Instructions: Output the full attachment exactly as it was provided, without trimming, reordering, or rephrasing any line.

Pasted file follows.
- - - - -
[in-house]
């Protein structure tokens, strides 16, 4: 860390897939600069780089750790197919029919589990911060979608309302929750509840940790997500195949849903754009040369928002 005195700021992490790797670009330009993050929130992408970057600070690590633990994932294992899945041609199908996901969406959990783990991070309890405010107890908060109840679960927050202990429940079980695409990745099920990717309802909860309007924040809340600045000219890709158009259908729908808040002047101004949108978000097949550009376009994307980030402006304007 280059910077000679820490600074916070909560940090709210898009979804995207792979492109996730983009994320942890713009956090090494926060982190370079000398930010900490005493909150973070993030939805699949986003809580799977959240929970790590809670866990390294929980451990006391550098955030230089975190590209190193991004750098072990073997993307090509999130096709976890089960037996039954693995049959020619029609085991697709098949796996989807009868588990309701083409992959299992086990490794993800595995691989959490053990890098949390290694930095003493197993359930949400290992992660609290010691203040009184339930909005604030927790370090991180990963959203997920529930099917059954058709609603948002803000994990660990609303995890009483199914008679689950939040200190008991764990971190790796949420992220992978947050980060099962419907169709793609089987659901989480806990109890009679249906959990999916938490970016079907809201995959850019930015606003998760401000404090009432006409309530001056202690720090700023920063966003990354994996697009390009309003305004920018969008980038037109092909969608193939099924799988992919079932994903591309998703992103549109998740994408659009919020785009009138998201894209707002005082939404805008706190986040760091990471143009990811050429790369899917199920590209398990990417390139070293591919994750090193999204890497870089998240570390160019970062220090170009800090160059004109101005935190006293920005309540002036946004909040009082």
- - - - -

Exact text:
[in-house]
């Protein structure tokens, strides 16, 4: 860390897939600069780089750790197919029919589990911060979608309302929750509840940790997500195949849903754009040369928002 005195700021992490790797670009330009993050929130992408970057600070690590633990994932294992899945041609199908996901969406959990783990991070309890405010107890908060109840679960927050202990429940079980695409990745099920990717309802909860309007924040809340600045000219890709158009259908729908808040002047101004949108978000097949550009376009994307980030402006304007 280059910077000679820490600074916070909560940090709210898009979804995207792979492109996730983009994320942890713009956090090494926060982190370079000398930010900490005493909150973070993030939805699949986003809580799977959240929970790590809670866990390294929980451990006391550098955030230089975190590209190193991004750098072990073997993307090509999130096709976890089960037996039954693995049959020619029609085991697709098949796996989807009868588990309701083409992959299992086990490794993800595995691989959490053990890098949390290694930095003493197993359930949400290992992660609290010691203040009184339930909005604030927790370090991180990963959203997920529930099917059954058709609603948002803000994990660990609303995890009483199914008679689950939040200190008991764990971190790796949420992220992978947050980060099962419907169709793609089987659901989480806990109890009679249906959990999916938490970016079907809201995959850019930015606003998760401000404090009432006409309530001056202690720090700023920063966003990354994996697009390009309003305004920018969008980038037109092909969608193939099924799988992919079932994903591309998703992103549109998740994408659009919020785009009138998201894209707002005082939404805008706190986040760091990471143009990811050429790369899917199920590209398990990417390139070293591919994750090193999204890497870089998240570390160019970062220090170009800090160059004109101005935190006293920005309540002036946004909040009082």